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The Spaniard's Inn, Hampstead

Nestling between various bits of Heath, The Spaniard's Inn is a beautiful contender for one of London's oldest pubs. Rumour has it that Keats wrote Ode to a Nightingale whilst sitting in the beer garden and it has various other literary accomplishments under its belt, firmly marking it as a historic heavyweight of the North London pub scene. We don't live far and as a result, can be found at The Spaniard embarrassingly frequently, either dog watching in the pretty garden (complete with BBQ and lots of handy covered and heated bits) or cosied up in the old fashioned dining room, but always, always eating one of their famous Scotch eggs. Now, I don't like Scotch eggs per se - funnily enough the all too common combo of cold cheap sausage meat, pappy flourescent orange breadcrumbs and a whiffy greying hard boiled egg doesn't really do it for me - but this is something else. Exhibit A, below:


As you can see, this is no ordinary Scotch egg. This is a 'gastropub' (UGH) Scotch egg and one that I make everyone who ever comes with me to the Spaniard try. The lovely warm wobbly egg yolk is encased in the most delicious sausage meat known to man, properly seasoned and squidgy and porky, and then swiftly crumbed and fried into absolutely filthy proportions. I've had similarly good offerings from The Prince of Wales in Putney and The Bull and Last on the other side of the Heath on the Highgate/Kentish Town border (they used to have the same excellent chef, but PoW looks pretty different now and I haven't been there for about five years so don't quote me on that) but if you know of a Scotch egg that could beat it do let me know (will travel!). The Spaniard's is £5 and never goes off menu, which is a relief.

We shared the Scotch egg and moved onto mains where I went for gnocchi with heritage tomatoes, goat's curd and sauce vierge. The gnocchi were like little pillows just on the right side of chewiness with a good comforting starchy bite and have really prompted me to perfect my own gnocchi at home, which are severely lacking compared to these beauties. The goats curd was a welcome change and delivered a good hit of creamy indulgence with a goaty sharp twang and really set off the tomatoes, which incidentally tasted like they were made with pure sunshine - literally bursting with summeriness. The sauce vierge was the right ratio of olive oil:herb:lemon and the entire dish was a big yes from me, particularly as it wasn't that naughty. Here it is:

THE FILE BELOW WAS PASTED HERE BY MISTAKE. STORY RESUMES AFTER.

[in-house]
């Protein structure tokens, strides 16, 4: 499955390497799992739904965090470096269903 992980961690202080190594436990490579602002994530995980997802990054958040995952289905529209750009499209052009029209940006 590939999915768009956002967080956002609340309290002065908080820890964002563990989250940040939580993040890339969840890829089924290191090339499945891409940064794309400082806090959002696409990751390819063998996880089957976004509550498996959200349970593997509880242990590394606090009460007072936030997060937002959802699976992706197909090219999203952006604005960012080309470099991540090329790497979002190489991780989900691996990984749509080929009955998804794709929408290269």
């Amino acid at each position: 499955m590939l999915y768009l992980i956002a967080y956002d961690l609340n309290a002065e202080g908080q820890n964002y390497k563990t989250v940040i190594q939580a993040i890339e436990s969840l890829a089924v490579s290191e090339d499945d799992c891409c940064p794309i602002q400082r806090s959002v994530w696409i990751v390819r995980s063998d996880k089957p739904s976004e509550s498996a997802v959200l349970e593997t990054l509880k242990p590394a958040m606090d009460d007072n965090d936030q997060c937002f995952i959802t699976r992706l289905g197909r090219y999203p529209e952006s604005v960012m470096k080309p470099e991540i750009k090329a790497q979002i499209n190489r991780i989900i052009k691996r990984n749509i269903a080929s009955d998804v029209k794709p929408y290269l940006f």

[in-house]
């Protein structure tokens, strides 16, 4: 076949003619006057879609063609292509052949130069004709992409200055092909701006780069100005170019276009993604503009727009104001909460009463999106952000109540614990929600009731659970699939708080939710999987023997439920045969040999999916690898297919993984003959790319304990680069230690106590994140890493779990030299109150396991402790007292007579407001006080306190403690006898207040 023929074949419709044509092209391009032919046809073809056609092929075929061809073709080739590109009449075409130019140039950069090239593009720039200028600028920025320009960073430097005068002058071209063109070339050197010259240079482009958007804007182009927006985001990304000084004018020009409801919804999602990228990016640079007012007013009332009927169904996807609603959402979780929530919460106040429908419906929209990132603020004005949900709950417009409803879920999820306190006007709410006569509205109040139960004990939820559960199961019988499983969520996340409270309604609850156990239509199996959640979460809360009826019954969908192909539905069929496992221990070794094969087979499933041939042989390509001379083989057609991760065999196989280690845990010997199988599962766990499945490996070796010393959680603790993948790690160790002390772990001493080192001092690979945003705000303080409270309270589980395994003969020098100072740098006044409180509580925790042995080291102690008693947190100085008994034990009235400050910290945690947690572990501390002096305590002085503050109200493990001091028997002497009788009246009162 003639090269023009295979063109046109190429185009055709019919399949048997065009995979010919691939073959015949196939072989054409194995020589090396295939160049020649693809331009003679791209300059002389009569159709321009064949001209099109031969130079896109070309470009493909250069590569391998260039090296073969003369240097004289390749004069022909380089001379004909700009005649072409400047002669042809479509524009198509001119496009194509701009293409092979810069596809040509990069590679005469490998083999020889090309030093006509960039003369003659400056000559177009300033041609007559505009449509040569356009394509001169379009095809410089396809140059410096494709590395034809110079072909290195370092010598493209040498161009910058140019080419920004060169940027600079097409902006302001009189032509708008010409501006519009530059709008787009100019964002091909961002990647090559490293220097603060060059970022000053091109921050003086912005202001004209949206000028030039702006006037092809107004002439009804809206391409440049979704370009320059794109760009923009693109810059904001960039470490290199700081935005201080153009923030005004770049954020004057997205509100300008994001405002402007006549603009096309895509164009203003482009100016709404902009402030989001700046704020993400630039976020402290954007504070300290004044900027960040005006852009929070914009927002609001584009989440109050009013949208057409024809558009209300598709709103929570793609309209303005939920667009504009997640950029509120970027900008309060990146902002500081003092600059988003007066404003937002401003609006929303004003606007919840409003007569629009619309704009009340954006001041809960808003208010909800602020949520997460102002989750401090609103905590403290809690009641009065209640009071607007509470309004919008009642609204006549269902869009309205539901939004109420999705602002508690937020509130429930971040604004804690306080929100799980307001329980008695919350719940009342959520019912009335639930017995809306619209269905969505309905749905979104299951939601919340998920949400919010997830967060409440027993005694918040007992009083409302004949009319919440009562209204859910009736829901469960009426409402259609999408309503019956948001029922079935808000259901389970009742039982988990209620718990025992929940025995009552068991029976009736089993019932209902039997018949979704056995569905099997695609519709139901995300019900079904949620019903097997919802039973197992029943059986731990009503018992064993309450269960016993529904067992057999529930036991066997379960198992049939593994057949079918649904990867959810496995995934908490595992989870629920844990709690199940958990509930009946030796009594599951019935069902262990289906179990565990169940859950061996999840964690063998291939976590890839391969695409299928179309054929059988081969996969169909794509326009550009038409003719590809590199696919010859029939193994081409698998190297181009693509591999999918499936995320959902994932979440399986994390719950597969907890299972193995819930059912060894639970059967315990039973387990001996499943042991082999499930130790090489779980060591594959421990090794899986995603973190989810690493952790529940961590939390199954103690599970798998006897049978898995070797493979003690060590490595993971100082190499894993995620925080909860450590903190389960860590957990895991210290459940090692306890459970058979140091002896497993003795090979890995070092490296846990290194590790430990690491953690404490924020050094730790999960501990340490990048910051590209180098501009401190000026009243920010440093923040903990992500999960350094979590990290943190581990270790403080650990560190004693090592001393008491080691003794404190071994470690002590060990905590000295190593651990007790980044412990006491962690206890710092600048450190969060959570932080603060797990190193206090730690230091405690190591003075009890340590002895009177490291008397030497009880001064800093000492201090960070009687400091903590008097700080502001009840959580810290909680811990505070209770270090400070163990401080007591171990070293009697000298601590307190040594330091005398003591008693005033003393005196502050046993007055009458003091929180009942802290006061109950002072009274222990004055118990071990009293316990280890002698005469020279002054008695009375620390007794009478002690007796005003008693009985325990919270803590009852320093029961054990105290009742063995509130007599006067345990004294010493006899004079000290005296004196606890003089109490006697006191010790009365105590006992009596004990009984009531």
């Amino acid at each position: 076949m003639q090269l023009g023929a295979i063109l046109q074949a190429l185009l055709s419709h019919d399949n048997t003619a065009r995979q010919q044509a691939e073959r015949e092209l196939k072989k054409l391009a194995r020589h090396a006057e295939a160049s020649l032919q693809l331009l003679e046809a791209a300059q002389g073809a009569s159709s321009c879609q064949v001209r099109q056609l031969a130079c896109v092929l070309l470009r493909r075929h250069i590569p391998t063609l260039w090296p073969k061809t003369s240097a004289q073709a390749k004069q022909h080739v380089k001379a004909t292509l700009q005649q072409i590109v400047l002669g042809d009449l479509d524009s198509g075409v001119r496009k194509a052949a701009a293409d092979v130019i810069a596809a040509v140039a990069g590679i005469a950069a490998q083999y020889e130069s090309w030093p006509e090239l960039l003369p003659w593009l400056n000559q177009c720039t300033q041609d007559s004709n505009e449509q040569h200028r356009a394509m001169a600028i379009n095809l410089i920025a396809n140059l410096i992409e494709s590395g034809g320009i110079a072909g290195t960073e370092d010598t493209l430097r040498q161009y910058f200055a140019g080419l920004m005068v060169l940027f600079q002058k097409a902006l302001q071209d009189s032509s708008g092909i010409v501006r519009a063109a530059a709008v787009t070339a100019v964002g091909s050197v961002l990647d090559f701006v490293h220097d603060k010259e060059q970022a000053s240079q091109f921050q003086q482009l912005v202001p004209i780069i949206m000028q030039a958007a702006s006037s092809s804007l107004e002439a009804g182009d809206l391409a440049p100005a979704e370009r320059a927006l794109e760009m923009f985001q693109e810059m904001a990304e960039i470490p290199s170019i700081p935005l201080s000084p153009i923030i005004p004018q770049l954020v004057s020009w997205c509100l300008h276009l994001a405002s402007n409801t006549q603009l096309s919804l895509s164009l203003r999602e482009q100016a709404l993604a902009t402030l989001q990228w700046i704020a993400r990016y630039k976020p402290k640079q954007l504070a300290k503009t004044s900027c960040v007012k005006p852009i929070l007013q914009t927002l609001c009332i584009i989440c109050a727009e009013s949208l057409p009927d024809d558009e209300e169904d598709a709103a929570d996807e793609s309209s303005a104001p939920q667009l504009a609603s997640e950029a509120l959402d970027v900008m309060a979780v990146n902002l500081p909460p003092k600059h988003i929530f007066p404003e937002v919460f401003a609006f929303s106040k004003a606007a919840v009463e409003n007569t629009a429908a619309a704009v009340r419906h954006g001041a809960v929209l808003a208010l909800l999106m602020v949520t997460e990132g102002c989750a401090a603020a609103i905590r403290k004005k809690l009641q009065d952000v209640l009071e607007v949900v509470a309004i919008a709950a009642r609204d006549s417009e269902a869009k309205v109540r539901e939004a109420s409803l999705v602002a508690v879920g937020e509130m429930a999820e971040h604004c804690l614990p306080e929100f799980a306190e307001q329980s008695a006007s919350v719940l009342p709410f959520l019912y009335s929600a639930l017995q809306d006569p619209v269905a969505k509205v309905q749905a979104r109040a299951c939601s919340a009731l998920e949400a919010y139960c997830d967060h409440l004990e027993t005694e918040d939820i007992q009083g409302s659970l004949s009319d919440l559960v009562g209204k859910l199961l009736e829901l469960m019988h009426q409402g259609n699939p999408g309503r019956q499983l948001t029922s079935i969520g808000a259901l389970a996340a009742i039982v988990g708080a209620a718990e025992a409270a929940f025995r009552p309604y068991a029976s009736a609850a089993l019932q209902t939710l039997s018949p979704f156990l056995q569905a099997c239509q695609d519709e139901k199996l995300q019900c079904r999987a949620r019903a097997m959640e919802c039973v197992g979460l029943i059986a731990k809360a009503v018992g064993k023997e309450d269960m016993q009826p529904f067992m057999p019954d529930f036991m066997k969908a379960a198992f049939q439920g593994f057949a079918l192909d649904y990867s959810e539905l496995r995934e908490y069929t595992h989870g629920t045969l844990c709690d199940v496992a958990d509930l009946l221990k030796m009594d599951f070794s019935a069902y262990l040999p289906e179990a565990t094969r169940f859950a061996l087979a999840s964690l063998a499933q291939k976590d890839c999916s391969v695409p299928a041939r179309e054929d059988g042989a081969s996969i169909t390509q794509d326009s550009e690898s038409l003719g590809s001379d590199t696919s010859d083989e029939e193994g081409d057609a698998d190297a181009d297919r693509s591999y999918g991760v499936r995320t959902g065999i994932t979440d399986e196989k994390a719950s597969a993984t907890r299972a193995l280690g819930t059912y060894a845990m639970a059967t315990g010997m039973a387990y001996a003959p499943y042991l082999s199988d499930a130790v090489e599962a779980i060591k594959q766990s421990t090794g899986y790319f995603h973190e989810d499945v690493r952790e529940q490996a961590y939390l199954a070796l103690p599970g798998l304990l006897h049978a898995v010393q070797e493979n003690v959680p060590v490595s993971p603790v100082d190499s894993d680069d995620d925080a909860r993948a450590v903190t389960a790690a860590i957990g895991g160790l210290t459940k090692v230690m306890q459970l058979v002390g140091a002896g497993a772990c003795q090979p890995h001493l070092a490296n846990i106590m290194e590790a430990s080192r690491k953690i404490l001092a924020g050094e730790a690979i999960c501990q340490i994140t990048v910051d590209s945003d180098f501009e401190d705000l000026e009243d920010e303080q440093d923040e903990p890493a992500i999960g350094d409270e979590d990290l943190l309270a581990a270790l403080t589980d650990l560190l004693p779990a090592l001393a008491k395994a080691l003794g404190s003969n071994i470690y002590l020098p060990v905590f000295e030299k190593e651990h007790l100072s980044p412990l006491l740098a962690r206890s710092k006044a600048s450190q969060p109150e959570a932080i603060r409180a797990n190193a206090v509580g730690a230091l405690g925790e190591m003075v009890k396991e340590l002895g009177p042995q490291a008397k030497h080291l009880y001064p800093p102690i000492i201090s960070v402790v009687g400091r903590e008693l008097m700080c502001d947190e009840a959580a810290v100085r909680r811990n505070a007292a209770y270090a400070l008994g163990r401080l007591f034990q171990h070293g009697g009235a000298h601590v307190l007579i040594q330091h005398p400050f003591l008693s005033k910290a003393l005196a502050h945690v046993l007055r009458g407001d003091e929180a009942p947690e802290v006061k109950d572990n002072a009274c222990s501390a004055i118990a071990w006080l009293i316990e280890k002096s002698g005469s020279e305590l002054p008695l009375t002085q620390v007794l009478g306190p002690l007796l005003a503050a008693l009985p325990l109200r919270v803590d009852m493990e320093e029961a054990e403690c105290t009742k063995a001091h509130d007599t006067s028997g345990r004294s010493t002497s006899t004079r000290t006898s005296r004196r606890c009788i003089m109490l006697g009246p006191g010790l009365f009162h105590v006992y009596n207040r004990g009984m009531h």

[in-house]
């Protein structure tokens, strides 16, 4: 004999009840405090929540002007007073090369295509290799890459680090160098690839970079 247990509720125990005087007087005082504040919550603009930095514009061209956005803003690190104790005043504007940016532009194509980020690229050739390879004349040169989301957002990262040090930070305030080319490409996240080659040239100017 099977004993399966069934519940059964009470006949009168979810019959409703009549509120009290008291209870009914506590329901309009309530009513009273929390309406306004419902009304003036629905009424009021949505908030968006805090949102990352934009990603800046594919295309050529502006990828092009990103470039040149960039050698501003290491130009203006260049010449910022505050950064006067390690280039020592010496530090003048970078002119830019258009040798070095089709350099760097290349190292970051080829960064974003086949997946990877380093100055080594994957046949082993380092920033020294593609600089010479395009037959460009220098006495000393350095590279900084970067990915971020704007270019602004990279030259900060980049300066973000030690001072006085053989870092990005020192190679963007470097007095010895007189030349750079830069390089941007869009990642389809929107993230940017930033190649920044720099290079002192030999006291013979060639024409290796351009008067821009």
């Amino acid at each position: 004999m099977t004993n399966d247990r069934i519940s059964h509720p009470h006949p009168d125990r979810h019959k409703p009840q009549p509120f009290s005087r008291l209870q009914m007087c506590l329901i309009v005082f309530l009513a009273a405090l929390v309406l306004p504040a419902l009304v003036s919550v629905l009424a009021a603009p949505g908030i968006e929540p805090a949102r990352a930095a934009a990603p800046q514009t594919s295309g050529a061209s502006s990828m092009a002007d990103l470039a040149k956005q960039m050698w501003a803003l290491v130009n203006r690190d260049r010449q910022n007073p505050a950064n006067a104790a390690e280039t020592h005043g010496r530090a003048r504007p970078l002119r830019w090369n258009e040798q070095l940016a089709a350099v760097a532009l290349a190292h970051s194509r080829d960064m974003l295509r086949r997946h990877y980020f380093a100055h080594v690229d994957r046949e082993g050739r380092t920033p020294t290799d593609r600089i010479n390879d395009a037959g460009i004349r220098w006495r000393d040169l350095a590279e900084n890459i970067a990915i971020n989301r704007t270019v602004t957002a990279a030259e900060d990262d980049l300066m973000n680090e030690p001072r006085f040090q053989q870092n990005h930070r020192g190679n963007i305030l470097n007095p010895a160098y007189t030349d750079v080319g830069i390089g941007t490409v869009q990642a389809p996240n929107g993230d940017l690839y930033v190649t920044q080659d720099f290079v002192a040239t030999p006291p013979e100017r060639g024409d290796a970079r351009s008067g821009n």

Rich was slightly less restrained and went for the fish and chips which are fancied up in a cider and tarragon batter and come complete with posh mushy peas and homemade tartare sauce. The chips are double cooked and are reliably crunchy on the outside, fluffy on the inside, so yummy but why are they never like you get in an actual fish and chip shop? Fish and chip shop chips are the best. Writing this on a mild post-birthday hangover was possibly not the cleverest idea as now I cannot stop thinking about fish and chips in many many guises. *Dribbles*... *Remembers number of calories consumed yesterday due to birthday and tries to ignore fish and chip related thoughts*...


He only let me have a little bit of his, so I can't add much more I'm afraid, but suffice to say it was very nice indeed. Other things that are nice from the current menu at the lovely lovely Spaniard include the Barnsley Chop (better than the steak), the chargrilled squid and the burger (another stalwart). If you are lucky enough to see the lesser spotted wing rib of beef sharer (NOT the sirloin) then order it sharpish, especially if they are doing it with the bone marrow that day - you won't regret it.

They also have an impressive selection of beers to choose from, so even if you're not in the market for food, you can do much worse than to come and enjoy a hard earned pint of Camden Hells after a walk on the heath on a weekend.

PS. I've just managed to add a comments box below, so I will love you if you use it!

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